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Oh, how the mighty have fallen: a bust of the Greek god Hermes, the revered messenger of Mt. Olympus, was discovered during routine sewage work in Central Athens last Friday, built into the wall of a drainage duct.
According to the Greek Culture Ministry, the head is in the style of the Herm of Hermes carved by Alcamenes, a Greek sculptor who worked in Lemnos and Athens in the second half of the fifth century BCE. Herms, stone columns topped by the head of Hermes that served as road markers, are among the oldest forms of Ancient Greek cult structures.
The newly-found work dates from the end of the fourth or beginning of the third century BCE. It depicts the god in adulthood, in contrast to more common renderings of the emissary god in the prime of youth.
The bust is reported to be in good condition and was immediately transferred to the Athens Ephorate of Antiquities, an agency of the Ministry of Culture.
While staying as a house guest, a naked Le Corbusier defiled Gray’s minimalist, color-blocked walls that were only restored in 2015.
Keep your friends close and your bad art friends closer.
Hear from Holly Jean Buck, Carolina Caycedo and David de Rozas, Simon Denny, Elizabeth Hoover, Renee Kemp-Rotan, Joseph Kunkel, and more at this free public event.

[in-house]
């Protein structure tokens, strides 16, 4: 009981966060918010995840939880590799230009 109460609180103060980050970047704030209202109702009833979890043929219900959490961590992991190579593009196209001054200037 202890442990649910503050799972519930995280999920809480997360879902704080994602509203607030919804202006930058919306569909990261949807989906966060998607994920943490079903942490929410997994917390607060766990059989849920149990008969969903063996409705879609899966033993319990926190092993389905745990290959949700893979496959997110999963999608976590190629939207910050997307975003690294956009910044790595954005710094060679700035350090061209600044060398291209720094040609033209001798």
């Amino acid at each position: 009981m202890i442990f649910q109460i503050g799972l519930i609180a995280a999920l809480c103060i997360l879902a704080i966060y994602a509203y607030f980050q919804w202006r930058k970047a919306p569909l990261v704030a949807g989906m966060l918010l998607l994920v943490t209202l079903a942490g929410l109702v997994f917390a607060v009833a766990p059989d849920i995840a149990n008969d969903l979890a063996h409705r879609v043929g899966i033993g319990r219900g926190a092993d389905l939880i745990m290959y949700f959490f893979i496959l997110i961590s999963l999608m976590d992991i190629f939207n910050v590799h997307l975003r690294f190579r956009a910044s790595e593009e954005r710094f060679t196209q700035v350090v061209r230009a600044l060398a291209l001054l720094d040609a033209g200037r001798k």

In his new book, Tyler Green argues that landscape was Emerson’s method of glorifying territories shaped and bordered by white men.
“The 52-hertz Whale,” which sings a song at a frequency no other whale uses, is a social media phenomenon. But this film shows that the phenomenon says more about us than whales.
EFA Open Studios offers a portal into the creative habitats of over 65 artists working in Manhattan’s longest-running studio program, including Dannielle Tegeder, Wafaa Bilal, Cui Fei, and Anina Major.
The unvarnished photographs celebrate the lives, beauty, and resilience of an oppressed group at Chile’s social peripheries in the 1980s, and the series was recently acquired by MOCA in Los Angeles.
51 international publishers and galleries showcase their latest editions in prints and artists’ books at this free public fair, which is fully online this year.
The University of Virginia researchers wrote that the data “provides compelling evidence that these symbols are associated with hate.”
We are waiting for spectacle and when the quotidian, yet incongruous actions occur I wonder whether there is any real payoff coming.
Tanega’s approach to mark-making comes across as stream of consciousness, as if she’s engaged in a conversation with herself.